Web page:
The present article includes a study of Contes d’exil et d’oubli and Un cri sans voix, two works by Henri Raczymow, a second-generation witness of the Nazi genocide. The analysis considers the testimonial project and the religious and psychoanalytical framework of both texts. While Contes d’exil et d’oubli is concerned with restoring the Jewish memory of the pre-Shoah period, Un cri sans voix discusses the after-effects of the Shoah in present-day life. However, in the latter case, the narrator partially distances himself from the protagonist’s judgment, thus endangering the authority of the witness. The main religious references are, on the one hand, the city of Jericho, as a point of comparison for the ‹walled-up’ memory of the first generation, and, on the other hand, the Book of Esther and Ezechiel’s prophecy about the people of Gog and Magog, for the evaluation of the victims’ attitude. On the psychoanalytical level, the article demonstrates how the protagonist’s obsession with first-generation memory is interwoven with a transgenerational Oedipus complex.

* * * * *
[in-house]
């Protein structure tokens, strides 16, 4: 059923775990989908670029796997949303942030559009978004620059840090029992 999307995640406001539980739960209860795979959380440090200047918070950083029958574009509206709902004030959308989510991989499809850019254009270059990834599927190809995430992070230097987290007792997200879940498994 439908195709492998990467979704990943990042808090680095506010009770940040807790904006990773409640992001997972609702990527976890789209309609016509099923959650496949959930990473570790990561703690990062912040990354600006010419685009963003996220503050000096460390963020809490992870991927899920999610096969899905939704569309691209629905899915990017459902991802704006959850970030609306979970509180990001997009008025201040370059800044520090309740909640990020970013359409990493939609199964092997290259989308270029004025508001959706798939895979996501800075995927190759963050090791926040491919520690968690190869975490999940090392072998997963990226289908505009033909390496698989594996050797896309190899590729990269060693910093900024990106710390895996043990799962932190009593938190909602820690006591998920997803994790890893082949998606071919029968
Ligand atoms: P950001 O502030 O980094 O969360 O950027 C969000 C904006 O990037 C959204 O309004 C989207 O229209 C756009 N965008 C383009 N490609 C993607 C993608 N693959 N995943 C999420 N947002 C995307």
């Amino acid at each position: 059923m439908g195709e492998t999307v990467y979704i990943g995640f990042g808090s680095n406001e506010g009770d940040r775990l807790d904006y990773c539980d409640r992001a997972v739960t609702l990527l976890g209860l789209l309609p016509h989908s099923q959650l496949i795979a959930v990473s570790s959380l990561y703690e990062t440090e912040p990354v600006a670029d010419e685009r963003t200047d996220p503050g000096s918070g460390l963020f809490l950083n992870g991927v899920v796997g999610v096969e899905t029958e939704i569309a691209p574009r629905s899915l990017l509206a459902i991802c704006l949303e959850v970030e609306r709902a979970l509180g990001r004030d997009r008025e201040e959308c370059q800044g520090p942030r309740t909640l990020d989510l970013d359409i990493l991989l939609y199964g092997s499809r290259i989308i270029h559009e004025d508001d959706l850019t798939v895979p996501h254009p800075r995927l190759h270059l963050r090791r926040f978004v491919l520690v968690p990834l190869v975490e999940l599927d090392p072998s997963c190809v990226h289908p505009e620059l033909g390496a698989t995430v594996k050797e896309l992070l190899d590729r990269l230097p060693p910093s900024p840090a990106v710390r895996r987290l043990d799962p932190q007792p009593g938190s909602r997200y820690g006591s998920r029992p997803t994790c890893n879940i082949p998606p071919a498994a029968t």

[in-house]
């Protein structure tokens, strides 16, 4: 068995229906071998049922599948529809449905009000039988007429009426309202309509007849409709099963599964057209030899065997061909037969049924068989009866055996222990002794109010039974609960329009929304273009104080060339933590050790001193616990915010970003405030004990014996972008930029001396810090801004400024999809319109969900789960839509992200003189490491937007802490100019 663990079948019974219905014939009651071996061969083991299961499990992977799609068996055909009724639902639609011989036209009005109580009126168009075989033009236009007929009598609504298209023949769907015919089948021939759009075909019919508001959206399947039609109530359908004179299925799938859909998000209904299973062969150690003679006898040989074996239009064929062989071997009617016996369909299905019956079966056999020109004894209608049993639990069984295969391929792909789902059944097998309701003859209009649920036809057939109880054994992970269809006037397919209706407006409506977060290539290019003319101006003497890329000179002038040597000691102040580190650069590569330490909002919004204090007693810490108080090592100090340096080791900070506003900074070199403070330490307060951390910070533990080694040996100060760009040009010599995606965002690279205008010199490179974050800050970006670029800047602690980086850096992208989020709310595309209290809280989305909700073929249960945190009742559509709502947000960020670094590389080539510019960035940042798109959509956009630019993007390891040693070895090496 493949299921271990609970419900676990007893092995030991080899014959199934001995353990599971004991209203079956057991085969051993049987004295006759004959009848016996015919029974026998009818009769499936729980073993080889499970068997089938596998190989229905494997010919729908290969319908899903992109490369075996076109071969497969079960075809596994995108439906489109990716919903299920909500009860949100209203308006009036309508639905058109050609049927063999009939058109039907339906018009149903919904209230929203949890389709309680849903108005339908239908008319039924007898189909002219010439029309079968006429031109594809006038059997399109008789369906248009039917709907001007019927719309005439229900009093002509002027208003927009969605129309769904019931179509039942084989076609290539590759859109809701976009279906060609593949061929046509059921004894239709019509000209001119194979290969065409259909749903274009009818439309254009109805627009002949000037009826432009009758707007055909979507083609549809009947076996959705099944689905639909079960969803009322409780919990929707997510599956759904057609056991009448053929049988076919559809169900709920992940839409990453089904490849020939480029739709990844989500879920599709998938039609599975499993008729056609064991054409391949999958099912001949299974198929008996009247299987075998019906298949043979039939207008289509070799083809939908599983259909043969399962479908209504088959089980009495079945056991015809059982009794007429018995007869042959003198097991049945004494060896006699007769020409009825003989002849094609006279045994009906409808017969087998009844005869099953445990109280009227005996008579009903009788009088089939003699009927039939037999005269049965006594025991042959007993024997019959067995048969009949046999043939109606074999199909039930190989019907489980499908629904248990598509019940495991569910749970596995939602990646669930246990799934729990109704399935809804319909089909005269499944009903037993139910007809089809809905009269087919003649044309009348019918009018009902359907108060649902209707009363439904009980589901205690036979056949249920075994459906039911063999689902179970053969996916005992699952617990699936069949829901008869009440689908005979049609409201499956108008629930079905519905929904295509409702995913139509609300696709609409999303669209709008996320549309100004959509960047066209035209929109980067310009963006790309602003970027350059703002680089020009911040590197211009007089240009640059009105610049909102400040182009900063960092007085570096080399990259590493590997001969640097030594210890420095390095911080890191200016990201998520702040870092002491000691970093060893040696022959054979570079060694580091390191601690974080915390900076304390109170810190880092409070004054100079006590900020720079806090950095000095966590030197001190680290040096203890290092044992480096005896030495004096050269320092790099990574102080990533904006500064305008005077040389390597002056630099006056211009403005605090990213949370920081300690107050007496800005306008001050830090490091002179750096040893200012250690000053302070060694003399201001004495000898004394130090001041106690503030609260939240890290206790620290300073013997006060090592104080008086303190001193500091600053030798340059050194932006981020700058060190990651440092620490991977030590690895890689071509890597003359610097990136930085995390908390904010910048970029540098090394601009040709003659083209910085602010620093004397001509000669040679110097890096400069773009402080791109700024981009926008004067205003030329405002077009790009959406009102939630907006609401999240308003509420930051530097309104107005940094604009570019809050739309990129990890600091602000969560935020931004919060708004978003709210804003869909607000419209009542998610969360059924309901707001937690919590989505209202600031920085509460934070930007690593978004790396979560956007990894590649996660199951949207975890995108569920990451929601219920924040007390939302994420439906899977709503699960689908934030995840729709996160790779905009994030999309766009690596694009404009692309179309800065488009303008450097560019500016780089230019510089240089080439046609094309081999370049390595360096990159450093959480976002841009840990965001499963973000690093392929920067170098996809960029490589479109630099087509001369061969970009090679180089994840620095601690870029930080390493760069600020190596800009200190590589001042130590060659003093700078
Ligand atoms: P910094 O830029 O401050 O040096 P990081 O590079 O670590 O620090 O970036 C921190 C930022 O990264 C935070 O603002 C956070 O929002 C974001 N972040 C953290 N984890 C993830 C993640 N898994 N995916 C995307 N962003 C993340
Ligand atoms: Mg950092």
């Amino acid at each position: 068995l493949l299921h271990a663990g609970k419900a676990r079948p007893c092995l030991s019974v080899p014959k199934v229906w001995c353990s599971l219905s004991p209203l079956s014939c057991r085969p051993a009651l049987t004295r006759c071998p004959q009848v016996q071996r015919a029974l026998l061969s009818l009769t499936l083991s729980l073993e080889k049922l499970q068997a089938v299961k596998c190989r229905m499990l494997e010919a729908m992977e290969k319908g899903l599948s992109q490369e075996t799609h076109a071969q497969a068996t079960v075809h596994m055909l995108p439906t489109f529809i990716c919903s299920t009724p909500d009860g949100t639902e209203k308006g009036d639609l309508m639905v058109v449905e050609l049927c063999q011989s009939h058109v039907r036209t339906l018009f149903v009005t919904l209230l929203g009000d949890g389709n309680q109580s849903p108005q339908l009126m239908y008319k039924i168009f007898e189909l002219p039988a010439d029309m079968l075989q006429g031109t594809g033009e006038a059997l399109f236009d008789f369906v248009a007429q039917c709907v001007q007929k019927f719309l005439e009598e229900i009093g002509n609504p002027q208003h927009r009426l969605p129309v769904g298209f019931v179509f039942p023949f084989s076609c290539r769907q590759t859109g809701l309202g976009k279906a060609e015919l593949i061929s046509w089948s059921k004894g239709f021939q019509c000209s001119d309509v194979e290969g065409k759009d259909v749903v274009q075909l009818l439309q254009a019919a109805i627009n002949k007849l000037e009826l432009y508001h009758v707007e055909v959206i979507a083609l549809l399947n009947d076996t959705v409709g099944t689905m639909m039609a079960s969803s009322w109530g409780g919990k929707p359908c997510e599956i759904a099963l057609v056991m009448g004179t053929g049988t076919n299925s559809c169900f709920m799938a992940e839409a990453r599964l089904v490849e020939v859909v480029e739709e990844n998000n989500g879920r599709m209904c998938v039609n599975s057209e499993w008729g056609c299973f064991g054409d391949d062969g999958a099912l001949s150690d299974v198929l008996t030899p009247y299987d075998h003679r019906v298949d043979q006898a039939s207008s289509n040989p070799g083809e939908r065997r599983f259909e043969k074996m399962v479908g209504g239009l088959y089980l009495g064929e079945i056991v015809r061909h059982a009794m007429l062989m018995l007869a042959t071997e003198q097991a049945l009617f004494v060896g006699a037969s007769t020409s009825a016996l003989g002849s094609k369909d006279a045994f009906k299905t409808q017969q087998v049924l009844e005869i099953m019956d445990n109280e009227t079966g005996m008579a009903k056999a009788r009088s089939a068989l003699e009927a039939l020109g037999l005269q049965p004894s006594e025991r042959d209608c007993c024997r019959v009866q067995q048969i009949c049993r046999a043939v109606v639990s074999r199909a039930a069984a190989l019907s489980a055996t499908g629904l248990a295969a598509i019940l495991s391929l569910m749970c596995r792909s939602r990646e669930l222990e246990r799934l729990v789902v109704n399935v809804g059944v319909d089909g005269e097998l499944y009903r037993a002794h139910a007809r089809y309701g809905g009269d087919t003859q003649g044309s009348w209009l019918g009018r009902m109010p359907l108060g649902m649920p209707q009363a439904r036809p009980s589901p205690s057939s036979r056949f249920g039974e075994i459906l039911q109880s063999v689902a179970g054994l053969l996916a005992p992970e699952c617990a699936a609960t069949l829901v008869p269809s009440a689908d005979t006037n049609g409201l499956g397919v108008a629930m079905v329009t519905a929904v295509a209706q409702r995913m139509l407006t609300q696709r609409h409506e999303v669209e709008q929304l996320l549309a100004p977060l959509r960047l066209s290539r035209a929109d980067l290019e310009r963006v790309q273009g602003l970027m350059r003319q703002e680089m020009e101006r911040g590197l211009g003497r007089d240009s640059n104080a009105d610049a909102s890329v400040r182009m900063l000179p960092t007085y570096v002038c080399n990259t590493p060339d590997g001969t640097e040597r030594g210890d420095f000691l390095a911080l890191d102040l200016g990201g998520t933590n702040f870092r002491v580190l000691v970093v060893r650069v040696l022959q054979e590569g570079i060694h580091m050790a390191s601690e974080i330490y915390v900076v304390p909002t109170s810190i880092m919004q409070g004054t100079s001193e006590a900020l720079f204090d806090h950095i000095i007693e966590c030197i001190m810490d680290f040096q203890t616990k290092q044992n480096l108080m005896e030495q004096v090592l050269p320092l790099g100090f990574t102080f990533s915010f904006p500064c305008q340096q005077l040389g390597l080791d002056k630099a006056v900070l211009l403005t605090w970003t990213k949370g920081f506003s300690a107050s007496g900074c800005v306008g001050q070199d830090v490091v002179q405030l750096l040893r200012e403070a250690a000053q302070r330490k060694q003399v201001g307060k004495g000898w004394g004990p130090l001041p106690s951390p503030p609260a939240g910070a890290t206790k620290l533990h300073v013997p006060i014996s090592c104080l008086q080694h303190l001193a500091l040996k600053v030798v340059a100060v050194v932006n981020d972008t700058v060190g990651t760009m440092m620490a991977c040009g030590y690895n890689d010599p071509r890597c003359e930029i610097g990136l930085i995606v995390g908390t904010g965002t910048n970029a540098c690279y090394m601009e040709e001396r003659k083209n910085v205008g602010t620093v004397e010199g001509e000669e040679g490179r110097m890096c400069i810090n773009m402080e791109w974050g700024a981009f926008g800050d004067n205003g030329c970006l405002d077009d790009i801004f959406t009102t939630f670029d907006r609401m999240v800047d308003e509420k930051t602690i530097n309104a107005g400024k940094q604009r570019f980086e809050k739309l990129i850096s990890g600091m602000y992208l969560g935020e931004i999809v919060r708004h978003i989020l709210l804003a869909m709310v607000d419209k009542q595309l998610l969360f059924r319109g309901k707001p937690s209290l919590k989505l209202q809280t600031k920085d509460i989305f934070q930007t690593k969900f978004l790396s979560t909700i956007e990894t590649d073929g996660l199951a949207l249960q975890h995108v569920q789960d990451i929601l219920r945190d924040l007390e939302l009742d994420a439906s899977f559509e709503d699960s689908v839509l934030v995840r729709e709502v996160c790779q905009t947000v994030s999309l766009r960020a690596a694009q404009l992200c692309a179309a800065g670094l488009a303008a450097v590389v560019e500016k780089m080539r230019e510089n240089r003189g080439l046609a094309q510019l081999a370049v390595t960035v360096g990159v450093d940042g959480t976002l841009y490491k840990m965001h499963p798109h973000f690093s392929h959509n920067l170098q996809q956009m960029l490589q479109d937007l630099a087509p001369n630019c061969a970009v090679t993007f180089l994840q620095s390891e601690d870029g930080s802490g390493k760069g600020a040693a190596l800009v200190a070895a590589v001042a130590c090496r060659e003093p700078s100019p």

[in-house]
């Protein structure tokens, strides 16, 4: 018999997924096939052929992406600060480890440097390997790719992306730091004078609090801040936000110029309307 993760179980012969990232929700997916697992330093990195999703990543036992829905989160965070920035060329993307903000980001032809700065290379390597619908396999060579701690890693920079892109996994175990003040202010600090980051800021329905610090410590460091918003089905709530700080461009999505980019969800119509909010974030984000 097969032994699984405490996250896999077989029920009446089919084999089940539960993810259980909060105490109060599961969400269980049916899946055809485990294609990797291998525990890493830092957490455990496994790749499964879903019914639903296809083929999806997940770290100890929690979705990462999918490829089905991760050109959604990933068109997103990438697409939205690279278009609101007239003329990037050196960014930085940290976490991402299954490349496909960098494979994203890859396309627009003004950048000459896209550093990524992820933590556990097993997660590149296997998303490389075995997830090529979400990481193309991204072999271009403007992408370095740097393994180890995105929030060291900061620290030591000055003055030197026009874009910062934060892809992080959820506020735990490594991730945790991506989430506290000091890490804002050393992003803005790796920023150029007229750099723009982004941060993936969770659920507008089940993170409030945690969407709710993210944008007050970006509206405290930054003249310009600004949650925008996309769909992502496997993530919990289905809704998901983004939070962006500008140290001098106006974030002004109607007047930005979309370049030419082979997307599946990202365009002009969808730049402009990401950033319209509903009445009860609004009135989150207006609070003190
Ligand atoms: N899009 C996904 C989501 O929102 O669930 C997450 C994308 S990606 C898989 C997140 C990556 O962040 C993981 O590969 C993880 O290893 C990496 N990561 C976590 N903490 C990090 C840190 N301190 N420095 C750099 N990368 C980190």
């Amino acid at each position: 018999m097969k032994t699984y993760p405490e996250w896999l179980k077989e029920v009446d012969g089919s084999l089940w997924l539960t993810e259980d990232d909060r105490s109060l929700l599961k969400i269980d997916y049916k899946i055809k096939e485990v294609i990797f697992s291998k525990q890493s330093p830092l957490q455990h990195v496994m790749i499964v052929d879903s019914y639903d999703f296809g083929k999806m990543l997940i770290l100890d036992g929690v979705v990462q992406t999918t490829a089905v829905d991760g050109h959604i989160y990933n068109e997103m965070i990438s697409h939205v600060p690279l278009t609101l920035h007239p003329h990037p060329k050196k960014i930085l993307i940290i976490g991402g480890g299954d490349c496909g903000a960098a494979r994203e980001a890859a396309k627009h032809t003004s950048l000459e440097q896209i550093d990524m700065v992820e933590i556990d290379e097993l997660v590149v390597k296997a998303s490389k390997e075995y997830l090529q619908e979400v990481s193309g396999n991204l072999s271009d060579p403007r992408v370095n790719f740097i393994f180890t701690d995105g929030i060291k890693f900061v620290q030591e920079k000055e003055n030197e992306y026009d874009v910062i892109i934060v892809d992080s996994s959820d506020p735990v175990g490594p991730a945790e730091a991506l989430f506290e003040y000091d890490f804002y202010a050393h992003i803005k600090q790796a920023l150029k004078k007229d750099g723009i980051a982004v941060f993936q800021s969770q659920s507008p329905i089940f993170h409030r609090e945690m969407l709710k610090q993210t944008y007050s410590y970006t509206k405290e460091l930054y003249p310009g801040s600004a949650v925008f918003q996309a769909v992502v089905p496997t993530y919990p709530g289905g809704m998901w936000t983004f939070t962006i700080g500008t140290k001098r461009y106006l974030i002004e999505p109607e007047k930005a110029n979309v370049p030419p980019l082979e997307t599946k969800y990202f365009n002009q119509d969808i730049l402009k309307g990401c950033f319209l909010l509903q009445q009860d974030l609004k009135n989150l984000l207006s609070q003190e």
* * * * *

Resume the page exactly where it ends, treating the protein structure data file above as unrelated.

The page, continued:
|Translated title of the contribution||Oedipus in Jericho. The testimonial work of Henri Raczymow|
|Number of pages||17|
|Publication status||Published - 2008|